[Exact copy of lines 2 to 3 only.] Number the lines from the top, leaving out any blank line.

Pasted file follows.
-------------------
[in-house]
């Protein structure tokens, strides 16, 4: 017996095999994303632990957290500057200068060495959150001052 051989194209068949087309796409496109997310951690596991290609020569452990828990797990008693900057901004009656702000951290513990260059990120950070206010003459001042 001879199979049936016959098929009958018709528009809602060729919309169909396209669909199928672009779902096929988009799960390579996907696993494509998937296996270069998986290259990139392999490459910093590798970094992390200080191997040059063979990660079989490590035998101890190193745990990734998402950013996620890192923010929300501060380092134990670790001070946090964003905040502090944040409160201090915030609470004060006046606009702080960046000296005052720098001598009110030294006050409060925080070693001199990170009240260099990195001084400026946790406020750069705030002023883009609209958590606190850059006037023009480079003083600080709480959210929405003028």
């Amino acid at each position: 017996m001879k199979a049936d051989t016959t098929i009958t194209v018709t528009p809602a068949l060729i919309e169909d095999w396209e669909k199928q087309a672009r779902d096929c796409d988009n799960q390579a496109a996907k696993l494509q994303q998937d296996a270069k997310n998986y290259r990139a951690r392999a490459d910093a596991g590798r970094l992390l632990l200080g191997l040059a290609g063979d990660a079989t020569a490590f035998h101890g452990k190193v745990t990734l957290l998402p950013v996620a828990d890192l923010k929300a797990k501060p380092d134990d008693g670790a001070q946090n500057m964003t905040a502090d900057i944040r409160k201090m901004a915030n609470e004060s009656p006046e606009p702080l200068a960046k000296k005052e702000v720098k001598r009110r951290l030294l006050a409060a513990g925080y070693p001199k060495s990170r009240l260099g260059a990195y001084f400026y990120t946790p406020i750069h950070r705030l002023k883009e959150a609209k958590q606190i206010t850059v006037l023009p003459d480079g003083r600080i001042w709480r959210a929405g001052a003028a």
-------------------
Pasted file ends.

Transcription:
């Protein structure tokens, strides 16, 4: 017996095999994303632990957290500057200068060495959150001052 051989194209068949087309796409496109997310951690596991290609020569452990828990797990008693900057901004009656702000951290513990260059990120950070206010003459001042 001879199979049936016959098929009958018709528009809602060729919309169909396209669909199928672009779902096929988009799960390579996907696993494509998937296996270069998986290259990139392999490459910093590798970094992390200080191997040059063979990660079989490590035998101890190193745990990734998402950013996620890192923010929300501060380092134990670790001070946090964003905040502090944040409160201090915030609470004060006046606009702080960046000296005052720098001598009110030294006050409060925080070693001199990170009240260099990195001084400026946790406020750069705030002023883009609209958590606190850059006037023009480079003083600080709480959210929405003028």
């Amino acid at each position: 017996m001879k199979a049936d051989t016959t098929i009958t194209v018709t528009p809602a068949l060729i919309e169909d095999w396209e669909k199928q087309a672009r779902d096929c796409d988009n799960q390579a496109a996907k696993l494509q994303q998937d296996a270069k997310n998986y290259r990139a951690r392999a490459d910093a596991g590798r970094l992390l632990l200080g191997l040059a290609g063979d990660a079989t020569a490590f035998h101890g452990k190193v745990t990734l957290l998402p950013v996620a828990d890192l923010k929300a797990k501060p380092d134990d008693g670790a001070q946090n500057m964003t905040a502090d900057i944040r409160k201090m901004a915030n609470e004060s009656p006046e606009p702080l200068a960046k000296k005052e702000v720098k001598r009110r951290l030294l006050a409060a513990g925080y070693p001199k060495s990170r009240l260099g260059a990195y001084f400026y990120t946790p406020i750069h950070r705030l002023k883009e959150a609209k958590q606190i206010t850059v006037l023009p003459d480079g003083r600080i001042w709480r959210a929405g001052a003028a």